I expressed my desire to serve something greater than myself and doing something that left me feeling both mentally and physically challenged. I knew the answer when she asked me, “Have you considered joining the Coast Guard?” but left it far in the back of my mind behind all the other pursuits and passions.
Once I found out that I was at the age limit for enlisting, I knew that the time was now. I enlisted with the intent to join as a rescue swimmer. And I was honored to be given the opportunity to earn a commission as an Officer. I graduated from Officer Candidate School last November after being a Fireman at Station Buffalo and will be here at Sector Northern New England in Portland, Maine until 2022.
Tiongson : One of your most celebrated feats includes your two-month journey in the Atlanta across from Senegal to Guyana in 2010. What was that experience like being in solitude and prepare for the unknown elements in that journey?
Spotz : What amazed me about being alone for 70-days was how rarely I felt alone. I learned to view that big-scary alone feeling as more a choice not to see the deep interconnectedness and interdependence we all have simply by sharing this planet. Even one-thousand miles away from land, I still felt supported by friends, family, and followers rooting me on along the way. Love has no boundaries!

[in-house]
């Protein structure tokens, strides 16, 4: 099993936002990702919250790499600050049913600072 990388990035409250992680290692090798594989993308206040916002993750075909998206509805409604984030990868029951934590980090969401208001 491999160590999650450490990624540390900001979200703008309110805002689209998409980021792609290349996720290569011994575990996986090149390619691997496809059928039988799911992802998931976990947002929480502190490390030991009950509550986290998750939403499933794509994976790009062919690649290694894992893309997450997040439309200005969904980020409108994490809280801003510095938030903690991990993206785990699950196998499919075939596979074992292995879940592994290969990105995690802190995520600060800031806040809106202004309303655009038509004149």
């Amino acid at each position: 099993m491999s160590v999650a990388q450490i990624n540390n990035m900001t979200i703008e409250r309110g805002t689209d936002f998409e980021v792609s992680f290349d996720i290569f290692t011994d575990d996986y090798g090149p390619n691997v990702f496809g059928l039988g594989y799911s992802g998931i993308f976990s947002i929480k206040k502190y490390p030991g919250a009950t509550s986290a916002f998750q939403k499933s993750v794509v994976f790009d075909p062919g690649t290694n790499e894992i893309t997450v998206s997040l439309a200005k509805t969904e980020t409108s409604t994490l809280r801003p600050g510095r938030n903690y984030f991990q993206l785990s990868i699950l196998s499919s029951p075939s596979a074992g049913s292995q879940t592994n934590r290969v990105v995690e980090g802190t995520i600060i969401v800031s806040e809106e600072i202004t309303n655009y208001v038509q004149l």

Admittedly, as someone who is extremely introverted, I do quite like to spend time in solitude and find that to be more my comfort zone. Plus, with all the wildlife to visit me, I made friends easily at sea!
Tiongson : Recently, you ran 61 miles across New Hampshire from the Vermont border to the Maine border. This distance accounts for 15 people collecting clean drinking water for those without it. How did you train for this and push through, especially during the more rugged, elevated portions of your run?
Spotz : I started training at the beginning of this year for Run4Water, my attempt at running nonstop 130-miles across Maine for clean water. My training is similar to a marathon plan, in that I build my mileage about 10% each week and take a “recovery week” in the fourth week of the training cycle.
The miles can build up fast even with taking only increases of 10% each week. But the body is amazing if given gradual increases and rest. It’s only two runs a week now with my one long run on the weekend and mid-week shakeout run. If I were training for a marathon, I would typically be running five days a week. But since I am running an ultra-marathon every weekend, my body needs the time to heal.
Aside from the long-run on the weekend and short shake-out run, it’s a bit of foam rolling, stretching and body weights focusing on upper body and core.